i know, i'm not saying they should orbit right, but most commercial passengers would probably be happy just being in space. its certainly cheaper than building rockets, and if engineered right much safer as well. a group of amateurs sent one into space to launch some paper planes earlier this year iirc.
DocM
4 / 5 (4) Sep 03, 2011
Space starts at 100 km/60 miles. Balloons can't go that high. That said, there have been many attempts at launching rockets from a stratospheric balloon and it does work, but only for small payloads. Look up "Rockoon" on Wikipedia. It was a balloon-launched sounding rocket.
Jeddy_Mctedder
3.3 / 5 (7) Sep 03, 2011
cube , what you are trying to suggest , but are unclearly articulating , is that most people would be happy to go to 100,000 or 80,000 feet and hang out and drink a martini and watch the planet below them without being in micro-gravity, and being able to see entire continents from the view.

i agree. and i find it out that no-one has ever even tried to create a high altitude cabin.

i for one have been thinking , reading, and even making napkin designs for something like this for years.

i also have been seeing a number of modern airship designs recently that i've been impressed with. and darpa has been investing in airship technology too as of late ( with one spectacular failure in deploying a blimp in pennsylvania ) .

also, a high altitude ship would not be anywhere as unsafe as a rocket, and it would use far less fuel. also, you wouldn't have to deal with the military being up your ass for being in outer space , and you could more easily sell or license your technology abroad.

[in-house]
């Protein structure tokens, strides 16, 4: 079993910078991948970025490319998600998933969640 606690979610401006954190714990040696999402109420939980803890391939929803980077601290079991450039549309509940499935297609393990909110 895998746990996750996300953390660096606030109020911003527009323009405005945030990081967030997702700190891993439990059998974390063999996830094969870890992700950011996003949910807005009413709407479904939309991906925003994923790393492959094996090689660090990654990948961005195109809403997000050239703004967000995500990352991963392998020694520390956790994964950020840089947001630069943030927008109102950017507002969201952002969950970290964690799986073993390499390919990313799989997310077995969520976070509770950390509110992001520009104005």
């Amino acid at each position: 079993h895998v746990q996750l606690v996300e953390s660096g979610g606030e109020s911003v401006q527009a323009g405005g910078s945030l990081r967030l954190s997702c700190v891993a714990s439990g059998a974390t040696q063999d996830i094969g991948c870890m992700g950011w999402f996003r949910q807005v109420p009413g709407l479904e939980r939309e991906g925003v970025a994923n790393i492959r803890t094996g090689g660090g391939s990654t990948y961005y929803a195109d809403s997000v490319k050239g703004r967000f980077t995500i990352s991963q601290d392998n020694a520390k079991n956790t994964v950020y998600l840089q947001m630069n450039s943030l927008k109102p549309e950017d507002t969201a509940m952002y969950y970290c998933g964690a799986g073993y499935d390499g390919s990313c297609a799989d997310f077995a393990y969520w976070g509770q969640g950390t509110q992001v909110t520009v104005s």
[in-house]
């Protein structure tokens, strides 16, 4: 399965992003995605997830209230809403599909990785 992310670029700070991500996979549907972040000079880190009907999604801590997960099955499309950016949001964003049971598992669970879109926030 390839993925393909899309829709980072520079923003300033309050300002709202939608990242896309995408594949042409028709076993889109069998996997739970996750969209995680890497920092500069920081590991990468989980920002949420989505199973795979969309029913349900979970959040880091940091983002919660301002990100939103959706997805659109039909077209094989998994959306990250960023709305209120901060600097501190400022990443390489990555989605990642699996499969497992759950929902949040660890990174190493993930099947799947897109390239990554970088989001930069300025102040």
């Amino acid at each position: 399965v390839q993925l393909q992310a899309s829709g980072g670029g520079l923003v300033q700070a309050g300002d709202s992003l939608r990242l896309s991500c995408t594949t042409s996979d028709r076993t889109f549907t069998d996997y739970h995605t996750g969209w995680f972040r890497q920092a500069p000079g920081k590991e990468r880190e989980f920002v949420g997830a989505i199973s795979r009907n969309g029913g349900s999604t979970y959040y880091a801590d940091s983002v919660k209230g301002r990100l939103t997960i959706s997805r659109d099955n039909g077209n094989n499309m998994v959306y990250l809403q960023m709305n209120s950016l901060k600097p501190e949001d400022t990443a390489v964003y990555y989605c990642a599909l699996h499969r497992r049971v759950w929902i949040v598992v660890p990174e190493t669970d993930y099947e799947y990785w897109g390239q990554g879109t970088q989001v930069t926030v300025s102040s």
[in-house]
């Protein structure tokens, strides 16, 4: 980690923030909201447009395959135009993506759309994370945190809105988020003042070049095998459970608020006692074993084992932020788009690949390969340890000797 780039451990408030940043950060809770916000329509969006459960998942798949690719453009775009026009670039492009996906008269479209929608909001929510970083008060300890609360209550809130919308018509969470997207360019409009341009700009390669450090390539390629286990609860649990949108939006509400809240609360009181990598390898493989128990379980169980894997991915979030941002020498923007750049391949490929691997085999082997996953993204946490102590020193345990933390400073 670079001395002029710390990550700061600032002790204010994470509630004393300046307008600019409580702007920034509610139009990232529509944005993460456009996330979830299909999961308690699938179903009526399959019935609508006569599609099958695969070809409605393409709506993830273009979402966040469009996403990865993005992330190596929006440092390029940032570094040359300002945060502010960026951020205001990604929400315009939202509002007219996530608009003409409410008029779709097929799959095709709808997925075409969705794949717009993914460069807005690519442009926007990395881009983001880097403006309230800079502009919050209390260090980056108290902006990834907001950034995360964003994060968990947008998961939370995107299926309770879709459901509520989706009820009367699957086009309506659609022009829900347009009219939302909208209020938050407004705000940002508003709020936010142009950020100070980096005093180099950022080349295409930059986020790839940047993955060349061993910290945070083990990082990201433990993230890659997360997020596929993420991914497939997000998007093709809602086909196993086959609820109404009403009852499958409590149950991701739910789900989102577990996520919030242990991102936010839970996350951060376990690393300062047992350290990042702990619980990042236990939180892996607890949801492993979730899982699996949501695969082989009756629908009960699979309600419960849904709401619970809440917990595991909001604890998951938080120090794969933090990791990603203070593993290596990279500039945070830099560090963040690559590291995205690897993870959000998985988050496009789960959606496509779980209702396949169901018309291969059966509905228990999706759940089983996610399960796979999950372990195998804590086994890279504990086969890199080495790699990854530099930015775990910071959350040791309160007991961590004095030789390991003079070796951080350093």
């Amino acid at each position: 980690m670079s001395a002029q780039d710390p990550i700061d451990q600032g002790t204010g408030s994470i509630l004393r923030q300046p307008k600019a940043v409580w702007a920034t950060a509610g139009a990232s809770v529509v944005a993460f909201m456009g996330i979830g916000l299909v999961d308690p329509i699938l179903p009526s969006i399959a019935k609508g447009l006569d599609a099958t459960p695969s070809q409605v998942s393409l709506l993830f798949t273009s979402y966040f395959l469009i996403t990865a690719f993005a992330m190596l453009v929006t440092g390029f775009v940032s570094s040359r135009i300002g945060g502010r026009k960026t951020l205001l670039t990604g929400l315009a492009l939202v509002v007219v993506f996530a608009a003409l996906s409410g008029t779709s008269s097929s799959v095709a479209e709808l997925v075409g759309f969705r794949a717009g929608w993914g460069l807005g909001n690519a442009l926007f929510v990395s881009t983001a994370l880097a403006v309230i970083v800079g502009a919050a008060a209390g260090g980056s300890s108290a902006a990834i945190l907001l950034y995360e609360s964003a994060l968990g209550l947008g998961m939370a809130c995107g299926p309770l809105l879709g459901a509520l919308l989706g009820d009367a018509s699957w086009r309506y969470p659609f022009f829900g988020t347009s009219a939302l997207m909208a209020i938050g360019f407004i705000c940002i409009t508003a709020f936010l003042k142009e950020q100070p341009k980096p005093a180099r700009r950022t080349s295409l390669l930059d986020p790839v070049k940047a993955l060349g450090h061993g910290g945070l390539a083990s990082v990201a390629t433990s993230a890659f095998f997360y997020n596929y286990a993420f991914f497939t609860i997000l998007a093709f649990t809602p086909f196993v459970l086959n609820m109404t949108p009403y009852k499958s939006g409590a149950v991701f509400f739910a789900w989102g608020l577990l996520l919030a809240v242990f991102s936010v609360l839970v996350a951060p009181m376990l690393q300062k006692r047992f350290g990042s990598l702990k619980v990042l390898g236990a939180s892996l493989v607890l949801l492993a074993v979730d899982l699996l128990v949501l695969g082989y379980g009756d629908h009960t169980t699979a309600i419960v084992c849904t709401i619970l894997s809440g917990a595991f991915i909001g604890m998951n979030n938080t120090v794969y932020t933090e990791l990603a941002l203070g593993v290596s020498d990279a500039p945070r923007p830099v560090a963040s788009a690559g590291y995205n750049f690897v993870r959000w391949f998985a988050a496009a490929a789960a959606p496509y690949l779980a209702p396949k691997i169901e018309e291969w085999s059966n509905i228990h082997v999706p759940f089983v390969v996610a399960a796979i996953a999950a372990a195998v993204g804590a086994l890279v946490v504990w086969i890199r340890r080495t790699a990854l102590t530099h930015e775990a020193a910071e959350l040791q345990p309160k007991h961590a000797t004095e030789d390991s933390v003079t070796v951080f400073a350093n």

TheQuietMan
3.6 / 5 (5) Sep 03, 2011
Since a balloon can't go into space, but merely high altitude, the base premise is flawed beyond salvage.

We need to get to space cheaply not for sightseeing, but for extremely practical reasons. Weather satellites, GPS, low gravity fabrication of drugs and other process (including science) all scream for a practical space program.

Tourism can be part of it, but it isn't even close to a justification for the time, money, and expense. I get the feeling both of you have missed the point on this one.
Ensa
3.3 / 5 (3) Sep 03, 2011
People are starting to market high alititude balloon 'space' tourism.
http://www.gizmag...n/19553/

Projects launching rockets from balloons do happen, Usually an amature thing.
For example, some news of a current project I am following.
http://search.the...?q=lohan

gimpypoet
2 / 5 (3) Sep 03, 2011
A baloon needs the atmosphere to fly. When the air thins out as you go higher, the ability to gain more altitude fizzles out.
An airborn launch platform would make more sense, stationary in the upper atmosphere.This could be as big as an aircraft carrier, built with modern composites.no engines would be needed, and the space vehicle could be dropped from the bottom in a similar maner as virgins craft.
this platform hanging from the same cord as the tested but failed space elevator would put less stress on the lines, and couldbe enlarged over time as needed.
In early aviation, plans were made for platforms in the ocean as waypoints befor intercontinental flight was possible, abandoned soon after technology was developed the could fly between the continenets.
people could have a resort upon this platform,just never use hydrogen as the gas in the baloons. this could be processed and replenished enroute to the desired altitude.
gimpypoet
2 / 5 (3) Sep 03, 2011
you'd need some type of power plant propulsion system to keep from drifting with the wind, but this could be flown in by cargo plane anytimeafter construction.
holoman
2 / 5 (5) Sep 03, 2011
When is mankind going to stop using 100 year old buggy whip technology ?

Aren't there any out of the box thinkers on this planet ?
socean
4.3 / 5 (6) Sep 03, 2011